Nashville, Tenn. – Matt and Sarah Hasselbeck were the honorary chairs of the annual benefit dinner for the International Justice Mission (IJM) held Sept. 25 in Nashville. The event was the organization’s largest benefit dinner in the region with more than 550 attendees from the Nashville community, helping to raise nearly a quarter of a million dollars to support victims of slavery and human trafficking.
There are an estimated 27 million slaves in the world today, and every year more than two million children are exploited in the sex trafficking industry. IJM president and CEO Gary Haugen founded IJM in 1997 to bring rescue to victims of slavery, sexual exploitation and other forms of violent oppression. This year, Haugen received the TIP Report Hero Award, the U.S. State Department’s highest honor to recognize outstanding contributions in the fight against trafficking.
Tennessee Titans quarterback
“I am so grateful to have the Titans and the Nashville community rally together to support IJM,” Matt Hasselbeck said. “We are proud to team up with IJM because, in our opinion, they are the best human rights organization in the world. Nashville’s continued support for IJM will truly change the lives of those facing violent oppression and equip local communities to protect the poor.”
Many Titans players and front office executives were in attendance to support the Hasselbecks and the human rights organization. Among the players joining Hasselbeck were
Hasselbeck and the Titans also donated a special drawing for attendees to win VIP tickets and field passes, as well as a personal tour of the Titans’ practice facilities and opportunity to meet Hasselbeck and some of his teammates.
At the Nashville event, Haugen shared about IJM’s work to rescue individuals from slavery and help them rebuild lives in freedom. He shared how lives have been transformed – lives like Raman’s, who was born to enslaved parents in a rice mill in India, and started working when he was just 5 years old. As he grew older and started his own family, Raman feared that his own children would be subject to the same future. IJM helped local authorities rescue Raman and nearly 100 other slaves from the rice factory. IJM lawyers started working to build a case, and after six years the rice mill owner was convicted for his crimes under Indian anti-slavery laws. At the same time, IJM social workers helped Raman get training and learn skills that have allowed him to thrive. Today, Raman works hard so his daughters can go to school. He has emerged as a leader in his community, even advocating with local government officials to get running water and electricity in his village.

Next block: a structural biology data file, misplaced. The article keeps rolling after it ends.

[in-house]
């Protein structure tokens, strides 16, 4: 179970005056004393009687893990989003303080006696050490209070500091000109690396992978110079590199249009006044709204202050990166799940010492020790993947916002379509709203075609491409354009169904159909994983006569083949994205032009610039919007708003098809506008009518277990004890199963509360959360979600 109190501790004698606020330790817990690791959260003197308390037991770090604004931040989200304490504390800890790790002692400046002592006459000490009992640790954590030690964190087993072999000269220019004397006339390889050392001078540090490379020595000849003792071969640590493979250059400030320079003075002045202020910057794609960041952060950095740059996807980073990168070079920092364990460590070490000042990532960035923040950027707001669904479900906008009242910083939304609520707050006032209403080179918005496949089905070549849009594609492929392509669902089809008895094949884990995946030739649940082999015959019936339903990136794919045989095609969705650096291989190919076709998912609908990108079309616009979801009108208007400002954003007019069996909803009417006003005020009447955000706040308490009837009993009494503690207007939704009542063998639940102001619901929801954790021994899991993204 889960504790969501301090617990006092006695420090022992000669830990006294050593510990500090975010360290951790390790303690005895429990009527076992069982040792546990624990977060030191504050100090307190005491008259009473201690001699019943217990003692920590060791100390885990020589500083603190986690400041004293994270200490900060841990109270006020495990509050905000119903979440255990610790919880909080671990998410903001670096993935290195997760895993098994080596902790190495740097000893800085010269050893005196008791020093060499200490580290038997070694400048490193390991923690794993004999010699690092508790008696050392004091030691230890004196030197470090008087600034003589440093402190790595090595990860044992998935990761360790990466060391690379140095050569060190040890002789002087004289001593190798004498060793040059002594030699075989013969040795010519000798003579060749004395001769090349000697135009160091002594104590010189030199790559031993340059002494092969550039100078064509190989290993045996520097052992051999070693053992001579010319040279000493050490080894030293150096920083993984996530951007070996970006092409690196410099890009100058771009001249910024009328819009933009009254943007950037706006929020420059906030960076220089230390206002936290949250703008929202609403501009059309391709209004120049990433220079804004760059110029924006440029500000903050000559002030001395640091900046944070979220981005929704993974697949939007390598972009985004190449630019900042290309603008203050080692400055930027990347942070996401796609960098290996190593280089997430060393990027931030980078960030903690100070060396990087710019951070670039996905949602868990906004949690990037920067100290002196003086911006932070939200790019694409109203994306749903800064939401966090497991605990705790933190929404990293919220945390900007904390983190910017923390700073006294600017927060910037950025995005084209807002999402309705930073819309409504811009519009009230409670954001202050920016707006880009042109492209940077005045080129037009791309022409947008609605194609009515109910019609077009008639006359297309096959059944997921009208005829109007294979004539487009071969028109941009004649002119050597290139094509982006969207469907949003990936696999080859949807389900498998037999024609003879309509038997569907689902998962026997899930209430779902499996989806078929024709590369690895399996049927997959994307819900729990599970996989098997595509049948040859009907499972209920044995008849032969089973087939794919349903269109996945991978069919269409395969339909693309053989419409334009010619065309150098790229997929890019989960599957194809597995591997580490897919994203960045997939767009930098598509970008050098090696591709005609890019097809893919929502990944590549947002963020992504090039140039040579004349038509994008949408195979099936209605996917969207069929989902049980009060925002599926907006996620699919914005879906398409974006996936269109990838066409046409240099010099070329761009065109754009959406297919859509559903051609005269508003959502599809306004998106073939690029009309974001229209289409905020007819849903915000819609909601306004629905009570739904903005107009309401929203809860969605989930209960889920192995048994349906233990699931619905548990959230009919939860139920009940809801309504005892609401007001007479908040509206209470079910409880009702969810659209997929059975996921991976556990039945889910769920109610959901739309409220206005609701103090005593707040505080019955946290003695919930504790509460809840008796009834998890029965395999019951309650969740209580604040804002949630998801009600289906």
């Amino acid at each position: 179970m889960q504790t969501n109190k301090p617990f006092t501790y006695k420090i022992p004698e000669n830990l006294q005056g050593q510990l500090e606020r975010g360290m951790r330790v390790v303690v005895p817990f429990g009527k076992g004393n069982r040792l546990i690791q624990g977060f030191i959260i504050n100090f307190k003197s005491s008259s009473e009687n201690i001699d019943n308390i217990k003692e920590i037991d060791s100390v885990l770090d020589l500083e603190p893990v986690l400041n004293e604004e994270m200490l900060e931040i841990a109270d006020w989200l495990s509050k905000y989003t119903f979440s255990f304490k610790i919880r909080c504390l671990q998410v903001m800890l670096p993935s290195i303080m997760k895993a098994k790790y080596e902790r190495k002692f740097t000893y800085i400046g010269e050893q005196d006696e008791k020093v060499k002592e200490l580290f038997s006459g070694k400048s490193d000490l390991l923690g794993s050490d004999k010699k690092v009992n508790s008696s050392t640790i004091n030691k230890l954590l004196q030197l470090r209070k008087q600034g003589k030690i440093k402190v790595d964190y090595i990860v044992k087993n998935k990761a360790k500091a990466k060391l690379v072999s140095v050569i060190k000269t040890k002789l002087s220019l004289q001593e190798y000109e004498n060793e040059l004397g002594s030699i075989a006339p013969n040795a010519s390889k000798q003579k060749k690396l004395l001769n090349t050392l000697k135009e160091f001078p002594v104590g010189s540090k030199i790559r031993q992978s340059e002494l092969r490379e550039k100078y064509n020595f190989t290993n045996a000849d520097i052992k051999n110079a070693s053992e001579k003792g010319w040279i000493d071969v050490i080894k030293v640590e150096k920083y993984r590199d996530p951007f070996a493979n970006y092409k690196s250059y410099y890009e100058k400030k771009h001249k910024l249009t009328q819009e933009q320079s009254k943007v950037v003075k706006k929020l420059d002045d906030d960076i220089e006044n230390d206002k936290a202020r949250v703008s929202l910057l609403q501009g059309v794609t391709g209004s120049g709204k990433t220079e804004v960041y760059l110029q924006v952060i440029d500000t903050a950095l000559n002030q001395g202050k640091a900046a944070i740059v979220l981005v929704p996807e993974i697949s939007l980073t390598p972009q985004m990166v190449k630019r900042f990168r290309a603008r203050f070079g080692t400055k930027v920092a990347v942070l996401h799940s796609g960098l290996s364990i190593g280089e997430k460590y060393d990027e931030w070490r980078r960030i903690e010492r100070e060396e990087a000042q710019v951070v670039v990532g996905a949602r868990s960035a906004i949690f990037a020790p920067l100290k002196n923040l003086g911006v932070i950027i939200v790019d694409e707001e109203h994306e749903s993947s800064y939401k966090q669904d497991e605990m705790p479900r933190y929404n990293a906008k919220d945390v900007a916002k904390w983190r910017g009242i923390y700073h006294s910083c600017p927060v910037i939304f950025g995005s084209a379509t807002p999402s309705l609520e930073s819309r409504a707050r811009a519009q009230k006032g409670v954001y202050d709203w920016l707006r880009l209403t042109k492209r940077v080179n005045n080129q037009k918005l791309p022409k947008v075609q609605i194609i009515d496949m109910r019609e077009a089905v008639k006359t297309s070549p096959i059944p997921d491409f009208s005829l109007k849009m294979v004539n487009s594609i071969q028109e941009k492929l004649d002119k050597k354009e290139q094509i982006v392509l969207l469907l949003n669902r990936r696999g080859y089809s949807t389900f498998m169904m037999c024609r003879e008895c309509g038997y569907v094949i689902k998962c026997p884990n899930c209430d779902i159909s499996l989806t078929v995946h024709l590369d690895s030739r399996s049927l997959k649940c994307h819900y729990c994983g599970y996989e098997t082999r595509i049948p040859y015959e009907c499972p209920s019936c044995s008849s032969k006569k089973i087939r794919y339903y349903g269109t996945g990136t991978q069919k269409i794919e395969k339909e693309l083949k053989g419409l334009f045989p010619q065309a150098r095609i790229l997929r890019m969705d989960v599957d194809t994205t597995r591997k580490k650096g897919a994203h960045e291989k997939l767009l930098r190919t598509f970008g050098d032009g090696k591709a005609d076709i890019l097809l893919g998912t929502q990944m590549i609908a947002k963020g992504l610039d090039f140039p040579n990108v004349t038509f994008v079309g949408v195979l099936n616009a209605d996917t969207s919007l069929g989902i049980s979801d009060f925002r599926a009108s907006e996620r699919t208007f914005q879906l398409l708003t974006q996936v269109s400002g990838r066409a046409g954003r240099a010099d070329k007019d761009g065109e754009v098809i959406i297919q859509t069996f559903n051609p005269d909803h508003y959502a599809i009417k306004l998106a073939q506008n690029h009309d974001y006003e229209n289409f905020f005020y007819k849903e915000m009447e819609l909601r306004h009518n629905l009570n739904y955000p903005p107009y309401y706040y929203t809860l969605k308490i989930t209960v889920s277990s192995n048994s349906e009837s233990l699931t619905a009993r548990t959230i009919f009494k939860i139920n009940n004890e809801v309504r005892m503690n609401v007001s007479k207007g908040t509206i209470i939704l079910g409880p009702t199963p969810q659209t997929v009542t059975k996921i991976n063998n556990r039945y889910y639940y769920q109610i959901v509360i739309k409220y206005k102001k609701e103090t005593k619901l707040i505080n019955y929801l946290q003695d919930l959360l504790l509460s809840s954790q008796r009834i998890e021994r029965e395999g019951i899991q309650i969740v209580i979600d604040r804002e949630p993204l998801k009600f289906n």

Those who attended the event comprised a diverse cross-section of the Nashville community including business and community leaders, Titans’ leadership, coaches and players, music industry leaders, artists, legal professionals and government leaders. A committee of community leaders, including chairpersons Bill and Maria Lee and Tim and Carissa Pereira, dedicated their time and talents to planning the event months in advance to raise funds to support IJM in the fight against human trafficking. Nashville has a long history of supporting IJM with nine benefit dinners held locally in just the past 10 years.
For more information on supporting IJM, please contact the local IJM representative Michelle Conn at email@example.com. Michelle, who has lived in Nashville for more than 20 years with her husband, was one of the first five people hired for IJM early on in IJM’s 15-year history. IJM is now a leading global human rights organization with more than 500 full-time staff. In the past five years alone, IJM has brought relief to more than 10,500 victims of violence and injustice, and secured the conviction of more than 400 violent criminals — with hundreds more on trial.
About International Justice MissionInternational Justice Mission is a human rights agency that brings rescue to victims of slavery, sexual exploitation and other forms of violent oppression. IJM lawyers, investigators and aftercare professionals work in 15 communities in developing countries in Asia, Africa and Latin America with local officials to secure immediate victim rescue and aftercare, to prosecute perpetrators and to ensure that public justice systems – police, courts and laws – effectively protect the poor.